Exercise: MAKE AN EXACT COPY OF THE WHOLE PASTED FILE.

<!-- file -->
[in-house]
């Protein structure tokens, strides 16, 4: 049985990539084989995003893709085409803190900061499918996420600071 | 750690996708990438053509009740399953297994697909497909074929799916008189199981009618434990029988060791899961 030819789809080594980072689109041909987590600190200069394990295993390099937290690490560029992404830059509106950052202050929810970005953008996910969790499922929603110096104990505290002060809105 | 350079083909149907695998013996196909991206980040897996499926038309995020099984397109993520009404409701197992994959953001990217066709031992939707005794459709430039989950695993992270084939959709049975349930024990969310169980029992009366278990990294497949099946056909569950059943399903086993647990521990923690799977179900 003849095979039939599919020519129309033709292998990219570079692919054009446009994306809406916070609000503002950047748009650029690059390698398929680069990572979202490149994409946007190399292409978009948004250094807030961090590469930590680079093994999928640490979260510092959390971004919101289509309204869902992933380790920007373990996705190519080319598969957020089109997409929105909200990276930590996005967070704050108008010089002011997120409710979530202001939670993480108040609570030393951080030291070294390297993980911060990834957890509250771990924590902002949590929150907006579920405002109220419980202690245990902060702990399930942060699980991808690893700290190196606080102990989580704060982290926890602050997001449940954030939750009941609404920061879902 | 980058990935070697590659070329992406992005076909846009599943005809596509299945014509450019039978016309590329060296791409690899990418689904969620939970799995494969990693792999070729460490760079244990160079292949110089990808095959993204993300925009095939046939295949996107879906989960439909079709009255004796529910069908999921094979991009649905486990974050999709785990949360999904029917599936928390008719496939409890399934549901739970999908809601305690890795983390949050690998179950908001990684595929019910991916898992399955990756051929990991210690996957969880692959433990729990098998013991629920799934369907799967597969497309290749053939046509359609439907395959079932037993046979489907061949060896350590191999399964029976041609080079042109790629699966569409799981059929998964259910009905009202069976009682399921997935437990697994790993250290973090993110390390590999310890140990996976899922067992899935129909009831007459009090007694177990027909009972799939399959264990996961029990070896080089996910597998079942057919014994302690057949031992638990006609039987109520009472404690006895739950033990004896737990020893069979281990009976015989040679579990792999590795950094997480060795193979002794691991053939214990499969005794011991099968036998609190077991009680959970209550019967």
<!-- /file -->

[in-house]
């Protein structure tokens, strides 16, 4: 049985990539084989995003893709085409803190900061499918996420600071 | 750690996708990438053509009740399953297994697909497909074929799916008189199981009618434990029988060791899961 030819789809080594980072689109041909987590600190200069394990295993390099937290690490560029992404830059509106950052202050929810970005953008996910969790499922929603110096104990505290002060809105 | 350079083909149907695998013996196909991206980040897996499926038309995020099984397109993520009404409701197992994959953001990217066709031992939707005794459709430039989950695993992270084939959709049975349930024990969310169980029992009366278990990294497949099946056909569950059943399903086993647990521990923690799977179900 003849095979039939599919020519129309033709292998990219570079692919054009446009994306809406916070609000503002950047748009650029690059390698398929680069990572979202490149994409946007190399292409978009948004250094807030961090590469930590680079093994999928640490979260510092959390971004919101289509309204869902992933380790920007373990996705190519080319598969957020089109997409929105909200990276930590996005967070704050108008010089002011997120409710979530202001939670993480108040609570030393951080030291070294390297993980911060990834957890509250771990924590902002949590929150907006579920405002109220419980202690245990902060702990399930942060699980991808690893700290190196606080102990989580704060982290926890602050997001449940954030939750009941609404920061879902 | 980058990935070697590659070329992406992005076909846009599943005809596509299945014509450019039978016309590329060296791409690899990418689904969620939970799995494969990693792999070729460490760079244990160079292949110089990808095959993204993300925009095939046939295949996107879906989960439909079709009255004796529910069908999921094979991009649905486990974050999709785990949360999904029917599936928390008719496939409890399934549901739970999908809601305690890795983390949050690998179950908001990684595929019910991916898992399955990756051929990991210690996957969880692959433990729990098998013991629920799934369907799967597969497309290749053939046509359609439907395959079932037993046979489907061949060896350590191999399964029976041609080079042109790629699966569409799981059929998964259910009905009202069976009682399921997935437990697994790993250290973090993110390390590999310890140990996976899922067992899935129909009831007459009090007694177990027909009972799939399959264990996961029990070896080089996910597998079942057919014994302690057949031992638990006609039987109520009472404690006895739950033990004896737990020893069979281990009976015989040679579990792999590795950094997480060795193979002794691991053939214990499969005794011991099968036998609190077991009680959970209550019967």